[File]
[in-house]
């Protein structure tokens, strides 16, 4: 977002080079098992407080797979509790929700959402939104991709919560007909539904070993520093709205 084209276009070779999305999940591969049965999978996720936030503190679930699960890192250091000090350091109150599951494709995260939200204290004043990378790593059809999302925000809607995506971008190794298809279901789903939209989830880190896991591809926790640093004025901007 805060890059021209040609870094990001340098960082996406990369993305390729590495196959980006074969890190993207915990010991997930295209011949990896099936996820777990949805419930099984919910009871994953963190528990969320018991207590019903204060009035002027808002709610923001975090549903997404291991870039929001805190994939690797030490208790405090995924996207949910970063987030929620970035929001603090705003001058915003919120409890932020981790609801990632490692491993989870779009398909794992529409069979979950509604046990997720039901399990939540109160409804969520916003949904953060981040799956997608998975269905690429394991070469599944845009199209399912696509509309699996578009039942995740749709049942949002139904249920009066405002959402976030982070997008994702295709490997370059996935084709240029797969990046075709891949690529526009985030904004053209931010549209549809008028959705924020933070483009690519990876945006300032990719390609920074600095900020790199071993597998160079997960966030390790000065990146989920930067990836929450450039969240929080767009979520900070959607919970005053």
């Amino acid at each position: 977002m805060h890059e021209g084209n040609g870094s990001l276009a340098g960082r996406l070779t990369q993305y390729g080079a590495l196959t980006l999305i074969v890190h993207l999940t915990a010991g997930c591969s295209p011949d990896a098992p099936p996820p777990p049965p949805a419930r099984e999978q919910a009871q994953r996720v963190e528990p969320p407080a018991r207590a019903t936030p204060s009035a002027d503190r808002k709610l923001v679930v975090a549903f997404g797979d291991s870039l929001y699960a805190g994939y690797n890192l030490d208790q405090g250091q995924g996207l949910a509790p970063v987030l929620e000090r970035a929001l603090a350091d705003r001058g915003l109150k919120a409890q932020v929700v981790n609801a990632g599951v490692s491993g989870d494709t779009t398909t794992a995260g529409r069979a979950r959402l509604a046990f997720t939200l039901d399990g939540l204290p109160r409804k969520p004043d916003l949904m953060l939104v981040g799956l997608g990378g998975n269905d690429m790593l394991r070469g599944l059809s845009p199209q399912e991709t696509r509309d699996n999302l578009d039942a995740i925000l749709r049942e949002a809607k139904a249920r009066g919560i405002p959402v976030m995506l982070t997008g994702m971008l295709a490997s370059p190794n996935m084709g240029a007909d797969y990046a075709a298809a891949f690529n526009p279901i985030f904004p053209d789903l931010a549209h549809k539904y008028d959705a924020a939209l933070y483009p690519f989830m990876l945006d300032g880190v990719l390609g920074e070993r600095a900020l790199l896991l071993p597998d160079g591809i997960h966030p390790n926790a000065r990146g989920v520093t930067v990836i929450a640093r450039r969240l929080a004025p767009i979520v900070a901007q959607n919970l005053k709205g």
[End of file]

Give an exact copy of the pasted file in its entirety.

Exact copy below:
[in-house]
């Protein structure tokens, strides 16, 4: 977002080079098992407080797979509790929700959402939104991709919560007909539904070993520093709205 084209276009070779999305999940591969049965999978996720936030503190679930699960890192250091000090350091109150599951494709995260939200204290004043990378790593059809999302925000809607995506971008190794298809279901789903939209989830880190896991591809926790640093004025901007 805060890059021209040609870094990001340098960082996406990369993305390729590495196959980006074969890190993207915990010991997930295209011949990896099936996820777990949805419930099984919910009871994953963190528990969320018991207590019903204060009035002027808002709610923001975090549903997404291991870039929001805190994939690797030490208790405090995924996207949910970063987030929620970035929001603090705003001058915003919120409890932020981790609801990632490692491993989870779009398909794992529409069979979950509604046990997720039901399990939540109160409804969520916003949904953060981040799956997608998975269905690429394991070469599944845009199209399912696509509309699996578009039942995740749709049942949002139904249920009066405002959402976030982070997008994702295709490997370059996935084709240029797969990046075709891949690529526009985030904004053209931010549209549809008028959705924020933070483009690519990876945006300032990719390609920074600095900020790199071993597998160079997960966030390790000065990146989920930067990836929450450039969240929080767009979520900070959607919970005053």
């Amino acid at each position: 977002m805060h890059e021209g084209n040609g870094s990001l276009a340098g960082r996406l070779t990369q993305y390729g080079a590495l196959t980006l999305i074969v890190h993207l999940t915990a010991g997930c591969s295209p011949d990896a098992p099936p996820p777990p049965p949805a419930r099984e999978q919910a009871q994953r996720v963190e528990p969320p407080a018991r207590a019903t936030p204060s009035a002027d503190r808002k709610l923001v679930v975090a549903f997404g797979d291991s870039l929001y699960a805190g994939y690797n890192l030490d208790q405090g250091q995924g996207l949910a509790p970063v987030l929620e000090r970035a929001l603090a350091d705003r001058g915003l109150k919120a409890q932020v929700v981790n609801a990632g599951v490692s491993g989870d494709t779009t398909t794992a995260g529409r069979a979950r959402l509604a046990f997720t939200l039901d399990g939540l204290p109160r409804k969520p004043d916003l949904m953060l939104v981040g799956l997608g990378g998975n269905d690429m790593l394991r070469g599944l059809s845009p199209q399912e991709t696509r509309d699996n999302l578009d039942a995740i925000l749709r049942e949002a809607k139904a249920r009066g919560i405002p959402v976030m995506l982070t997008g994702m971008l295709a490997s370059p190794n996935m084709g240029a007909d797969y990046a075709a298809a891949f690529n526009p279901i985030f904004p053209d789903l931010a549209h549809k539904y008028d959705a924020a939209l933070y483009p690519f989830m990876l945006d300032g880190v990719l390609g920074e070993r600095a900020l790199l896991l071993p597998d160079g591809i997960h966030p390790n926790a000065r990146g989920v520093t930067v990836i929450a640093r450039r969240l929080a004025p767009i979520v900070a901007q959607n919970l005053k709205g």